It is with great pleasure that I announce I have recently joined the team at Iron Networks. Iron Networks (formerly nAppliance) is a division of Iron Systems based in San Jose, CA. Iron Networks is a Microsoft OEM partner specializing in turn-key cloud security and access solutions and converged infrastructure platforms. I’ll be intimately involved with many familiar Microsoft technologies like Forefront UAG 2010, DirectAccess, Hyper-V, and System Center 2012. Iron Networks has some compelling solutions for secure remote access, including a comprehensive remote access appliance that includes both Windows Server 2012 DirectAccess and Forefront UAG 2010. The Unified Remote Access (URA) platform effectively addresses remote access needs for both managed and non-managed clients. In addition, Iron Networks has an interesting new solution aimed at simplifying private cloud deployment and public cloud integration. The Iron Networks MNV Cloud Gateway Appliance, using System Center 2012 Virtual Machine Manager SP1 and Hyper-V network virtualization technologies, is designed to ease the pain of migrating virtual workloads across subnets between on-premises datacenters or to hosted, public cloud datacenters. Finally, Iron Networks has a complete, ready to deploy private cloud solution that was recently featured in the keynote address at the Microsoft Management Summit 2013. After working for many years with niche technologies like ISA server and Forefront TMG 2010, I’m really excited about the opportunity to be more closely involved with mainstream technologies like Hyper-V, System Center 2012, and private, hybrid, and public cloud solutions. Of course I’ll be sharing my experiences with you here and across my various social media channels, so be sure to connect with me to stay in touch!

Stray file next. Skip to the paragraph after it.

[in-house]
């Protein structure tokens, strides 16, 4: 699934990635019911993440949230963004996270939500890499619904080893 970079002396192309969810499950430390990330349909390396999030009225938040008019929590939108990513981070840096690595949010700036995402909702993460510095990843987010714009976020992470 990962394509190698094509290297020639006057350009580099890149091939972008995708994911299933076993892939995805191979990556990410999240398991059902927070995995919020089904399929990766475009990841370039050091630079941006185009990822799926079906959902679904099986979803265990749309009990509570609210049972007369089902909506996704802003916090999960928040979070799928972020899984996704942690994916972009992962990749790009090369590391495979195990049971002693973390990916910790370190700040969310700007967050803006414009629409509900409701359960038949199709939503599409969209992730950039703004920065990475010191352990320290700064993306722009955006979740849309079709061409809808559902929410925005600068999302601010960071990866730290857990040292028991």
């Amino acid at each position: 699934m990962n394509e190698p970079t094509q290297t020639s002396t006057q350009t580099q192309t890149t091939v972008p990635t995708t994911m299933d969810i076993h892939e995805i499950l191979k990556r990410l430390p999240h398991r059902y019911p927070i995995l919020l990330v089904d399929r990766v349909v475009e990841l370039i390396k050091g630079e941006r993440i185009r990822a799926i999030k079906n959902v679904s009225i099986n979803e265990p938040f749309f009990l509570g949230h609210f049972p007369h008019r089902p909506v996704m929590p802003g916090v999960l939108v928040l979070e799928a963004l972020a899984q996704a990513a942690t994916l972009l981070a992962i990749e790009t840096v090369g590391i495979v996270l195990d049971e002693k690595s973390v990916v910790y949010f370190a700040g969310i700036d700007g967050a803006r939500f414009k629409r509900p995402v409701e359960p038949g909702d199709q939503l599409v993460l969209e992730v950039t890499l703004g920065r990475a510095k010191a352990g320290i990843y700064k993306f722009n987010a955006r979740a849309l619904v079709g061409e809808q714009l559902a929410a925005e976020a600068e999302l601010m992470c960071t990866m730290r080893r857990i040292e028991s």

Great news! Windows Server 2012 Security from End to Edge and Beyond is now available for pre-order! Yuri Diogenes along with Tom and Deb Shinder are the authors of this forthcoming title from Syngress Publishing which covers architecting, designing, planning, and deploying Windows Server 2012 security solutions. I have the privilege of serving as the technical reviewer of the book and I can tell you from experience it will be a vital reference that anyone working with Windows Server 2012 will want to have in their library. Pre-order your copy today!
Recently I had the opportunity to review the Microsoft System Center Endpoint Protection Cookbook from PACKT Publishing. The “cookbook” series from PACKT provide clear, concise instruction on how to accomplish various tasks with specific products. Written by Andrew Plue, a System Center veteran and consultant for Certified Security Solutions, this book provides a wealth of valuable information for engineers and administrators seeking to deploy System Center Endpoint Protection (SCEP) in their environments. The timing of this book review was perfect for me, as I was preparing to build out a product demonstration lab and wanted to leverage the endpoint protection components provided by System Center Configuration Manager 2012. Installing SCCM and SCEP is not exactly intuitive, but thankfully the book provided detailed, prescriptive guidance on how to implement, configure, and manage SCEP including a chapter dedicated to building out a SCEP lab environment. If you are considering a migration from Forefront Endpoint Protection (FEP) 2010 or a competing third-party solution, you’ll definitely want to add this reference to your library soon.